Council rejects morgue plan, drops deputy director

EVERETT — Most of the Snohomish County Council on Wednesday rejected a restructuring plan for the county morgue, leaving the management-challenged office without clear leadership.

Dan Christman has been running the Medical Examiner’s Office as its deputy director since being hired in September. Now, he’s out of a job come Friday.

The former Bothell police sergeant earlier this week had urged the council to formalize an arrangement that would keep him in charge as a nonphysician director. The council balked at his plan because it conflicts with state law, which requires the office be led by a doctor who specializes in forensic pathology. Two back-up proposals that Christman suggested didn’t appeal to most council members either.

“None of the options he presented were really viable,” County Council Chairman Dave Somers said after the meeting. “We have a structure now where a medical examiner can delegate responsibilities to an operations manager.”

By a 2-3 vote, the council failed to support any version of the restructuring plan.

On paper, that leaves the Medical Examiner’s Office’s doctors, death investigators, autopsy techs and administrative staff under the chief medical examiner. Nobody holds that job right now.

In a familiar split, Somers voted with councilmen Terry Ryan and Ken Klein against changing the office. Council members Stephanie Wright and Brian Sullivan supported a compromise that would have kept Christman in charge of death investigations and administration, while a doctor would oversee autopsies and other medical aspects of the job.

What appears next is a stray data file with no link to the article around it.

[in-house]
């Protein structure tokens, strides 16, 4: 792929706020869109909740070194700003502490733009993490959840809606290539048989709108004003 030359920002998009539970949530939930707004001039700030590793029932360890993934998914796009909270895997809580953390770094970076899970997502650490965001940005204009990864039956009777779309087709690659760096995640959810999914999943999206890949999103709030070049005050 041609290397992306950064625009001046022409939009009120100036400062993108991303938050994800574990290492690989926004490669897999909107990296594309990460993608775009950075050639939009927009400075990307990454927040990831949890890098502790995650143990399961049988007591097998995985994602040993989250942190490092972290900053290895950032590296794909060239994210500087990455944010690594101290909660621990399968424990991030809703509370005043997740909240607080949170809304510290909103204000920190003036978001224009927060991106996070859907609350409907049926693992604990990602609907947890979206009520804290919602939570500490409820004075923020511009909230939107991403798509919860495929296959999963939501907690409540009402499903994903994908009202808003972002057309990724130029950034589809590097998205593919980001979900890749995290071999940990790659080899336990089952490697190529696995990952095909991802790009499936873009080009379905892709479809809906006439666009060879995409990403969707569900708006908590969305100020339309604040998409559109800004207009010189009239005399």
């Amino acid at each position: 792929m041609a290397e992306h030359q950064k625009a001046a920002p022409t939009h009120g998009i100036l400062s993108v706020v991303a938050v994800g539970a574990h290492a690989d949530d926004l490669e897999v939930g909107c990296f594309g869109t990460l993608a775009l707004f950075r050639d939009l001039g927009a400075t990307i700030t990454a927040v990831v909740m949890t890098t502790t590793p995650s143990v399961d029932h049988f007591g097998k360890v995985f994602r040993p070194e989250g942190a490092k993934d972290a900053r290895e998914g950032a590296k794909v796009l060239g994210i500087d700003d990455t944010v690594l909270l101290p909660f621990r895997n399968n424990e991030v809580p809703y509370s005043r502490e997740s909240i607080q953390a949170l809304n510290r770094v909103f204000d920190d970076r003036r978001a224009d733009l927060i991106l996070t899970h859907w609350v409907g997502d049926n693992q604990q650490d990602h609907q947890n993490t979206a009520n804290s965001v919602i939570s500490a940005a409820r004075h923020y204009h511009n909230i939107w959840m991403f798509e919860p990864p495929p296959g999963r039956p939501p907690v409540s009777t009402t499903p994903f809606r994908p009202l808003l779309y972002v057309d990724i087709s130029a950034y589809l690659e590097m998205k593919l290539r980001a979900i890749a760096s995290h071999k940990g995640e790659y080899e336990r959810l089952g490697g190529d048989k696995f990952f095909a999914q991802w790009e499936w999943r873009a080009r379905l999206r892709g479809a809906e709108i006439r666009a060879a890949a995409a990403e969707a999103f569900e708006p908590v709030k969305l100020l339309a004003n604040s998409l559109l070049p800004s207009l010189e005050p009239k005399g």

Somers said the compromise would be allowed under state law and county code, but doubted it would work. He compared it to having two chiefs running the same police department.

The vote on the Medical Examiner’s Office was the latest example of how fractious county government has become.

County Executive John Lovick’s administration hired Christman and said he was succeeding in his mission. Lovick on Wednesday rebuked the council members who voted against the restructuring plan, calling their decision “a total leadership failure.”

Lovick said his office is focused on planning for the future, while “the council majority is providing no direction on the next steps for the Medical Examiner’s Office.”

“For years and years, prior to my arrival, the Medical Examiner’s Office was plagued by problems — many of them due to a structure that simply didn’t work,” Lovick said in a statement.

The executive promised his administration would guide the office until finding a doctor with the right forensic and people skills to lead it. That search could take up to a year, he said.

Christman had concluded that the office’s existing structure puts an unfair burden on the medical examiner to oversee autopsies, death-scene investigations and administration. The chief medical examiner is frequently called upon to give court testimony and communicate with other county departments. That makes workdays of 12 or more hours routine, he said.

Christman said he isn’t angry about his ouster.

“My concern is not so much me, but my employees out here,” he said. “There’s got to be a message of hope for them.”